Feb 7, 2007

A Jaunt Through Dirty Kansai

"They're not sending you on the shinkansen?"
"No, the email says they want me to go by bus." I was not thrilled by taking the bus.
"We always go to Osaka by shinkansen," said the Lady Manager, "I'll get you a ticket."
I was told by the company's head office to come to Osaka for two days for training. My summons had said that I was to travel by bus, which would maybe take about two hours. The Lady Manager, however, would have none of it. She got on the phone, talked to someone for about thirty seconds, and hung up.
"Ok," she said, "you can take the shinkansen."
"That's it?" I asked, marvelling at the brevity of her phonecall.
"Yeah," she gave me an envelope of money, "go get a ticket."
I was thrilled. "You are the wind beneath my wings," I said, accepting the envelope.
"What?"
"Arigato goziimasu."
"Oh. You're welcome."
I was actually looking forward to training. Prior to coming to Japan to teach, I did have a few days of training in Vancouver, and my coworkers have been helping me out, but for the most part "on the job training" is the best sort of thing to describe this position. I was not only glad to get away from teaching for two days, but I also welcomed the opportunity to learn a few things, and actually see Osaka. Tuesday, I got on the Shinkansen and zipped to Japan's third largest city in an easy forty five minutes. I transferred at the subway, found the head office, and the training began.
The teacher trainer was the same guy who picked me up at Kansai International Airport, a guy whom I'll refer to here as the Fat Guy. The Fat Guy is actually a pretty cool dude, and defintely knows the ropes of teaching. I believe that "his shit is tight" is the appropriate idiomatic phrase to describe his pedagogical prowess. So, that was productive, and I won't bore you with details of teaching how to. I will say, that I learned less what to do, than how to do things, which was actually far more useful than it might sound.
After the first day of training, the Fat Guy took us out for dinner, and informed us that the company was paying, which was nice. He also informed us that the place we went to was nomihodai, i.e., "all you can drink," and he entreated us to imbibe as much as we cared to.
Osaka is known for its food, and the place we ate at was no exception- I have no idea what any of it was called, but there was this highly tasty fried tofu, some very tasty ground up raw fish with chives, lovely noodle soup, and some fairly perfectly cooked chicken. 'Twas delicious. There was also a seemingly endless supply of Asahi beer coming towards the table.
(Funny side note- Some people get horny when they're drunk. Others get angry. Still others get tired. It seemed that we got geeky. I got into a spirited conversation with one of my coworkers about whether The Punisher is a sociopath or not [he isn't] and it occured to me that I wouldn't really do that with strangers while sober. I believe the other side of the table was arguing about video games.)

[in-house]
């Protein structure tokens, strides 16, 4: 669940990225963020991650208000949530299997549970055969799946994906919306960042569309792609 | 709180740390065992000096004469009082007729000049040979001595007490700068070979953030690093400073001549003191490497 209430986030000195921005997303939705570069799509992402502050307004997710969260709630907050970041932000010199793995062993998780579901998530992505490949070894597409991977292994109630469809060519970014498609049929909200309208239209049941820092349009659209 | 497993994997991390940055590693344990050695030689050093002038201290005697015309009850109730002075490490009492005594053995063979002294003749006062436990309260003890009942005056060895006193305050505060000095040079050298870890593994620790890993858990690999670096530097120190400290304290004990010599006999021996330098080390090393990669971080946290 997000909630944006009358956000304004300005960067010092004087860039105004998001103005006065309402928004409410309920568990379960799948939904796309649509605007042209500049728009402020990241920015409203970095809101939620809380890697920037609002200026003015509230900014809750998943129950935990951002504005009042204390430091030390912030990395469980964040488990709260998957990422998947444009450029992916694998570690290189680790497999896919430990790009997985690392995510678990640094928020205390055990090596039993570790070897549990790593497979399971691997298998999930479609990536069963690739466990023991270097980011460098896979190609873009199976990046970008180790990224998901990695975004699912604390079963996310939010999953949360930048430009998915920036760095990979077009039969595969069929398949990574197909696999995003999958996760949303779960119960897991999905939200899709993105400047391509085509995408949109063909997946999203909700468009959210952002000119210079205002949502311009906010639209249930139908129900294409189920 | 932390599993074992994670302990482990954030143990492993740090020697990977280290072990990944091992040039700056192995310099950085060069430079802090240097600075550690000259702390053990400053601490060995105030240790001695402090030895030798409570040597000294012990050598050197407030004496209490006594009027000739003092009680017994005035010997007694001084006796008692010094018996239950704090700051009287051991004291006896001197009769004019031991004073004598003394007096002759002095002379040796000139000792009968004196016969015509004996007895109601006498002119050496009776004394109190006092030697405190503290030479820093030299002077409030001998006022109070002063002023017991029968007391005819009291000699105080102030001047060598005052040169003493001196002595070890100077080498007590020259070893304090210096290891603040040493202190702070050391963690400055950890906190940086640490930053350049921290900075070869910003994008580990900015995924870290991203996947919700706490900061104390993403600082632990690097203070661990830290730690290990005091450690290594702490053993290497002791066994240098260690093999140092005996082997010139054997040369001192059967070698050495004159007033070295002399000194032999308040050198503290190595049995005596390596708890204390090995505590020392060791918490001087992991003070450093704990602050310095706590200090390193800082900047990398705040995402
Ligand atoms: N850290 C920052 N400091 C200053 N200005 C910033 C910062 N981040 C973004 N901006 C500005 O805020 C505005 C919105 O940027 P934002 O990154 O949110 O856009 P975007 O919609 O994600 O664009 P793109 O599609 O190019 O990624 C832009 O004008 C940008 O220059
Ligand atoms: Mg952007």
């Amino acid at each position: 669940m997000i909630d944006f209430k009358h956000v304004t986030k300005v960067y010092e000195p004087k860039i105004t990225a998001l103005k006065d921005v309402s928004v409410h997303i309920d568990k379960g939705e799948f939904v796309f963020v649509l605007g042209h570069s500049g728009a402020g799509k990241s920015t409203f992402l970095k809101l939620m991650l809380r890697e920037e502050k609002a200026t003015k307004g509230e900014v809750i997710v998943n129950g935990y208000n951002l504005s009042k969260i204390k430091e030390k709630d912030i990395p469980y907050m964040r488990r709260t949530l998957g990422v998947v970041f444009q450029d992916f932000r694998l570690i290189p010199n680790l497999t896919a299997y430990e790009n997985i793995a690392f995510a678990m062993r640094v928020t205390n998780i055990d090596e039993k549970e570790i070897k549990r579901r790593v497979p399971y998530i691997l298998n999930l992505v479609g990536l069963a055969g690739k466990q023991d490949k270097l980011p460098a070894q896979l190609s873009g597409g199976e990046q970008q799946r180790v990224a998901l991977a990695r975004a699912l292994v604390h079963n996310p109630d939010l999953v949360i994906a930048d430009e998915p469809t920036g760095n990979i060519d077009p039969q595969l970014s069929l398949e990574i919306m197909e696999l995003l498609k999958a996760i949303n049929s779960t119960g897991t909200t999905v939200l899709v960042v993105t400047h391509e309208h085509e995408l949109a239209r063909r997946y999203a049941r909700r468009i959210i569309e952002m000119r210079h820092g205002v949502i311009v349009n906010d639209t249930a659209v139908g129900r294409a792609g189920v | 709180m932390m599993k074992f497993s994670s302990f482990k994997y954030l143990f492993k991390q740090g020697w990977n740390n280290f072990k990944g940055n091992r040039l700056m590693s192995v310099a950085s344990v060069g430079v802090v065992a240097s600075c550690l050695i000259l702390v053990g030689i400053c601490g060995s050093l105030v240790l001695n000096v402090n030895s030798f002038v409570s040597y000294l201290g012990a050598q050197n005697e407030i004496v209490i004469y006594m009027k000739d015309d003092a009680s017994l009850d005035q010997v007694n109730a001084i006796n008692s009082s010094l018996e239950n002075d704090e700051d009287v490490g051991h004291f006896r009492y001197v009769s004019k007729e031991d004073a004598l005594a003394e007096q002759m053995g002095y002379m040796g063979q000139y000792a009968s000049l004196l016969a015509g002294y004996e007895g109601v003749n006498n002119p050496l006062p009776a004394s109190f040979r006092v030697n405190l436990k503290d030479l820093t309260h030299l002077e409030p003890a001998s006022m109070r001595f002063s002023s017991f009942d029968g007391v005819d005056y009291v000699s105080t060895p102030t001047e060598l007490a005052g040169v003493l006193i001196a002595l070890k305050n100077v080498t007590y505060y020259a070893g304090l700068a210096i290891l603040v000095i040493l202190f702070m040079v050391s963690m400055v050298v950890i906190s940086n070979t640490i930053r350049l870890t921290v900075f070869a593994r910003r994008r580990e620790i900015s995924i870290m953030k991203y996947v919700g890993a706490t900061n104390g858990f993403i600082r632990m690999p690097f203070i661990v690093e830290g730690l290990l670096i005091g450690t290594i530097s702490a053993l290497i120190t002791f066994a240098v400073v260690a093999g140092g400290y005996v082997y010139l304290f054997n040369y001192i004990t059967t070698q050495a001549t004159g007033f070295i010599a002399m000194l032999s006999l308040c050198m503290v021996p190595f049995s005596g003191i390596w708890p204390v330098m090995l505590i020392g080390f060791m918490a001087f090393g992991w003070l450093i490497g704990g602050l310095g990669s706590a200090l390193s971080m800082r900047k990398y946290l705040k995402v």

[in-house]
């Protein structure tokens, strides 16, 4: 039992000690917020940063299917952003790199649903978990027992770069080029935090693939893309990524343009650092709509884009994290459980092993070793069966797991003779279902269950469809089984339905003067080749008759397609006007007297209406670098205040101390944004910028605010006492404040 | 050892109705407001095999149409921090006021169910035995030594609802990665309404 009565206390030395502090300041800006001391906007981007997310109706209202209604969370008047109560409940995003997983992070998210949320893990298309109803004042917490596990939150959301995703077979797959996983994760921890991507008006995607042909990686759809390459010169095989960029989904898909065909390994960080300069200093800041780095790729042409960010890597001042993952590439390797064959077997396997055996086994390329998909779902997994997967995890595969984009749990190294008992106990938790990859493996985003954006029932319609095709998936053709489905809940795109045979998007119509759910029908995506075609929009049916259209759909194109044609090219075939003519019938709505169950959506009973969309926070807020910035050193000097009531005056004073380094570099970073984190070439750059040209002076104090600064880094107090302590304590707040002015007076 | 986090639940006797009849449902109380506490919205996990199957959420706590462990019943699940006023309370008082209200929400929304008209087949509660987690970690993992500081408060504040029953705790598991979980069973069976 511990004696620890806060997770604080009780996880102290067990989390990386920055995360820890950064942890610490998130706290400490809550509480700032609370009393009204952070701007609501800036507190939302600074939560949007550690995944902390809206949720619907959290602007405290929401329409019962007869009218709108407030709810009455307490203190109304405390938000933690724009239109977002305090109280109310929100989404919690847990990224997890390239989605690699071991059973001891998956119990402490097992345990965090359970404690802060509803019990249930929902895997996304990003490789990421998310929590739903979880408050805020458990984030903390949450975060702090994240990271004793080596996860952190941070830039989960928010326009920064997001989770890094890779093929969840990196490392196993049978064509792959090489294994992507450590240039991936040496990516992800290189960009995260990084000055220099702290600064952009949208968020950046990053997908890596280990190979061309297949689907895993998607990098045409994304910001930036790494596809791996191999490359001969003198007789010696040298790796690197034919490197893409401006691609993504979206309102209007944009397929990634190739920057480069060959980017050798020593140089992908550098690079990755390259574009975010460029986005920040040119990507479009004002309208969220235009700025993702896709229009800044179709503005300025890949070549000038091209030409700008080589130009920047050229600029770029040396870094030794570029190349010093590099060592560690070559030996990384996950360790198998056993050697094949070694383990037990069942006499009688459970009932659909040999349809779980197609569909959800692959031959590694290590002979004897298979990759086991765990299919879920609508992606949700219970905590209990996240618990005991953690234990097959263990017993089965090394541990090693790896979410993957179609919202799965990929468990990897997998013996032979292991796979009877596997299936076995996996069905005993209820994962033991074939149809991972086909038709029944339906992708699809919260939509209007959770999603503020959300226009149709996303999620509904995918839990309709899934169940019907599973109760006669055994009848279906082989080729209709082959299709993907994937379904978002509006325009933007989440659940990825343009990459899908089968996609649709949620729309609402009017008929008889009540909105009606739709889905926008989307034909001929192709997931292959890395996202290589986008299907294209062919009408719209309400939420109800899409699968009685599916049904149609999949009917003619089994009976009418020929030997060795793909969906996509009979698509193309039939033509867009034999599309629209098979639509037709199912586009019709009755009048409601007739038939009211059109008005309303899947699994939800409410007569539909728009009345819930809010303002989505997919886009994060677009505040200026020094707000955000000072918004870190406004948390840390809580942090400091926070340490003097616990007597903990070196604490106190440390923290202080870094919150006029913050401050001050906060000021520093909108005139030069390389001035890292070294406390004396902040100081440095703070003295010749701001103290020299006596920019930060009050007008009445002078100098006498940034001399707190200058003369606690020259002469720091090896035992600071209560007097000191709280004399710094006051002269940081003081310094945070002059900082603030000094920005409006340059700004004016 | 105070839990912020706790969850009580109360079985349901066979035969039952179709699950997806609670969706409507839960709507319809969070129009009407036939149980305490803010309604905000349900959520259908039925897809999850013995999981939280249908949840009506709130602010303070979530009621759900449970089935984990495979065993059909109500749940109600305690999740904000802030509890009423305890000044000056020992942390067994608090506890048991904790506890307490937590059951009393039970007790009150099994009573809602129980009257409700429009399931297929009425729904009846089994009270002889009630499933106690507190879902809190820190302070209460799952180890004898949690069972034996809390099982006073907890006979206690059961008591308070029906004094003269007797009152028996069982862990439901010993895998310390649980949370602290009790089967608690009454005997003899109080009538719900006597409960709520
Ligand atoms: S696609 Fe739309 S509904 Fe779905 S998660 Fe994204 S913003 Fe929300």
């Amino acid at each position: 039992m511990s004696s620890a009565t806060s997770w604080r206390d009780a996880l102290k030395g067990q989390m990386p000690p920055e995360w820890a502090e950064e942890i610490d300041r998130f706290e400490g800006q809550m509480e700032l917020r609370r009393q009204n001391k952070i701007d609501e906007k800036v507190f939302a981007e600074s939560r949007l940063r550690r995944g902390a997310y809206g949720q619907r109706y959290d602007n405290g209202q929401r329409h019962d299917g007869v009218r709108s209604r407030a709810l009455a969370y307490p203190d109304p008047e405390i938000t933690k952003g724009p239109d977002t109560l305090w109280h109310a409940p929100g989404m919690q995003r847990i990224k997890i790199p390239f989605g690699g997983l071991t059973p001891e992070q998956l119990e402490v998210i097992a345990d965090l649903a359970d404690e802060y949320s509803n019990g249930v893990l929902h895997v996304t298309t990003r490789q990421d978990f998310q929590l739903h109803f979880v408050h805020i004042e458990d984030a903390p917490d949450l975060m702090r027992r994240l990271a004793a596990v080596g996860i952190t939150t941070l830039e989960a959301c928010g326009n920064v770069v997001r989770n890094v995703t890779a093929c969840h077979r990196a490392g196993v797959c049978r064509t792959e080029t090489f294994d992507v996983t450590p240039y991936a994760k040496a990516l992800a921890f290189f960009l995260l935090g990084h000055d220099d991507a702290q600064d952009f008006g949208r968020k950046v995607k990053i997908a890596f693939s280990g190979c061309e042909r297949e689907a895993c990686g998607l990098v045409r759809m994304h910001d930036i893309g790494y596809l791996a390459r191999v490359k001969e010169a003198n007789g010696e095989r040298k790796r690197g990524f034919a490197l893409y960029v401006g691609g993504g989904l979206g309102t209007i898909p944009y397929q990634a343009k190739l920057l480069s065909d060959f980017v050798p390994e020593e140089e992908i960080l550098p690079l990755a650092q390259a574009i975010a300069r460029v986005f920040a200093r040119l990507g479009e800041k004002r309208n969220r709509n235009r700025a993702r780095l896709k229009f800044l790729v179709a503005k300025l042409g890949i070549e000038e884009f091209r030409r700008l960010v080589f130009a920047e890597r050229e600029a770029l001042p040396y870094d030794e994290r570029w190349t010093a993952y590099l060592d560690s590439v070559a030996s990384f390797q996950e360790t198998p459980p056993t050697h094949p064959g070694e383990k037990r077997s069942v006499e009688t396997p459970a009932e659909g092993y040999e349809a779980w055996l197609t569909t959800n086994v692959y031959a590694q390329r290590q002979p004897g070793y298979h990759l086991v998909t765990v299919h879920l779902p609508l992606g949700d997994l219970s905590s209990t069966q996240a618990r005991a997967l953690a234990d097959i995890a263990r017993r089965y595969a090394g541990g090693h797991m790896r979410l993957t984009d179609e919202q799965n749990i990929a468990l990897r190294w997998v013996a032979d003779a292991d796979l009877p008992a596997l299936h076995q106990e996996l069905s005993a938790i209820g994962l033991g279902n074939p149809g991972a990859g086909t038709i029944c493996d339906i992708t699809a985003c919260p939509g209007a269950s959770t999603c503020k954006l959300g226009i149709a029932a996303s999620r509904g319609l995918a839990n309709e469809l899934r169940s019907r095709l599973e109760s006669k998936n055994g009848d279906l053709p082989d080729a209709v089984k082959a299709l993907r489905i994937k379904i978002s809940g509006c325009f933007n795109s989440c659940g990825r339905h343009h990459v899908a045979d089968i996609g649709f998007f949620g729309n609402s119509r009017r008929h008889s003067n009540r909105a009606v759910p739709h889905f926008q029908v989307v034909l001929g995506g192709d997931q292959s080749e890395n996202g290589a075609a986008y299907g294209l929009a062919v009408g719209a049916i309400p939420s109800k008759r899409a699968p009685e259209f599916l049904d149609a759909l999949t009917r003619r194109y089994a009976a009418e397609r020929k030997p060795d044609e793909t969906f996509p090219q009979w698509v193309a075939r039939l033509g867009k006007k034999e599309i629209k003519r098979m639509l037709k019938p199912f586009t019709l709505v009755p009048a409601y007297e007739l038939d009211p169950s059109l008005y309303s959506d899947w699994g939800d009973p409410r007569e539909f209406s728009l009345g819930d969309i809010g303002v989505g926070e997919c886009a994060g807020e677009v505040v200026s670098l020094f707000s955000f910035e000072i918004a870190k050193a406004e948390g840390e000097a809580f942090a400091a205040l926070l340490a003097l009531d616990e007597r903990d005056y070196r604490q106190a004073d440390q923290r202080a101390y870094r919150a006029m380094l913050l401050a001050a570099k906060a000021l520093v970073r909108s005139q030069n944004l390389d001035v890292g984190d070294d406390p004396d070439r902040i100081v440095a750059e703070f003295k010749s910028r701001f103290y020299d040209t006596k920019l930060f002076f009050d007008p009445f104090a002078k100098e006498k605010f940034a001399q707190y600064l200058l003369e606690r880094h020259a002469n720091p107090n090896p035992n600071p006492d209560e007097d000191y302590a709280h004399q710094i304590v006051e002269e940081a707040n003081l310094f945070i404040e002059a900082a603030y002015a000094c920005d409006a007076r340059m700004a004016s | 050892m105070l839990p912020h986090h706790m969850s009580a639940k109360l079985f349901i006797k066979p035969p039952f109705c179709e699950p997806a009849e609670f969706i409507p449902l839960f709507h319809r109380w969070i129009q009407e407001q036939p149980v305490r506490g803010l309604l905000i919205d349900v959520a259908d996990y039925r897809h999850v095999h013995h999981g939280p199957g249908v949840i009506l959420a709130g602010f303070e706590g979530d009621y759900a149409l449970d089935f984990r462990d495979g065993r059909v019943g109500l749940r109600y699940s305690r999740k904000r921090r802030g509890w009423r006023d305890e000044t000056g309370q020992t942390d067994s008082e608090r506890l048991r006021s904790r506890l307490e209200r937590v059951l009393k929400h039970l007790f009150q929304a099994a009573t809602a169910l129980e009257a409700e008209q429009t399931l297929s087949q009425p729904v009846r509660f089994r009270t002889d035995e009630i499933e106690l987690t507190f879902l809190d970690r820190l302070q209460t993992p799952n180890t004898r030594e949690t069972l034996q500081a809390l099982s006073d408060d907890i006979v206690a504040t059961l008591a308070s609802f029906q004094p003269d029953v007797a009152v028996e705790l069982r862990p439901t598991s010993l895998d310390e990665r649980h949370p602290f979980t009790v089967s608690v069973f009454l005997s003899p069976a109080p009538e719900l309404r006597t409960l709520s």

You can probably see where this is going. This is another one of those "I drink a lot" posts. We were probably overdue for one.
Towards the end of dinner, this drunk Japanese guy leaned over towards our table, and started saying some stuff in completely slurred Nihongo. He was almost immediately grabbed by his friend who had this panicked look on his face, and said "so sorry, so sorry. He is drunk." The drunk guy continued to talk at us, a table full of foreigners, even as his friend forcibly dragged him away with more and more "so sorrys."
"What the hell did he say," I asked the Fat Guy.
"I have no idea, probably something like, 'Oh, look! Foreigners!'"
We proceeded to go to two more bars, and soon I realized that it was two thirty in the morning, we are all quite drunk, and we needed to be out of the hotel by ten and at training by twelve. For some reason, I took it upon myself to be everyone's mom and remind them of this. I drank a few pints of water, got myself as sober as possible, and attempted to round up my drunken coworkers. The phrase "herding cats" comes to mind.
I could have gone back by myself if I was so inclined, but, for some godunknown reason I felt like I had some sort of duty to get my stupid-drunk coworkers back to our accomadations. That, and we were also the only people remaining in the place, and it seemed that the bartenders were a bit eager to go home. At about three fifteen a great, writing mass of booze-soaked gaijin wriggled from the establishment, and we proceeded to go on to the hotel. While walking, I noticed something- graffiti. Lots and lots of graffiti. It was an intensely welcome sight, actually. There's almost none here in Okayama, so seeing various walls despoiled with illegible tags, some in English, some in Kanji, some in Hiragana, was lovely to see. It was a mark of civilization and urbanness that I'd forgotten about.
Meanwhile, a clutch of my coworkers decided that they were going to break off in search of another place that was open. At this point, I decided that I really didn't care what happened to them, and if they passed out drunk in a gutter or fell asleep on a filthy park bench that was their business. The rest of us returned to the hotel, and I slept for about five hours.
I can't really sleep in the light, no matter how little I've slept the night before. When the sun woke me up, I could feel the exhaustion of little sleep and an aching, dry hangover creep over me. As hangovers go, it wasn't that bad. It's the sort that merely blurr things, cause some slight discomfort. Sartre-style naseau wasn't in the picture, but things definitely weren't optimal inside my skull. Checkout time, for some reason, was ten.
I stepped alone from the hotel, and into Osaka. I had two hours on my own in the city. I got my bearings and began to explore. The roads were thick with people, far more than Okayama's ever are and the stores and businesses seemed to piled on top of each other. I walked past shops and restaurants, gambling places, sex shops and game arcades. I crossed the river, and saw that each side was girded with cranes, industrial deritritus, and overhanging architechtural oddities. I found myself wishing that I'd brought my camera.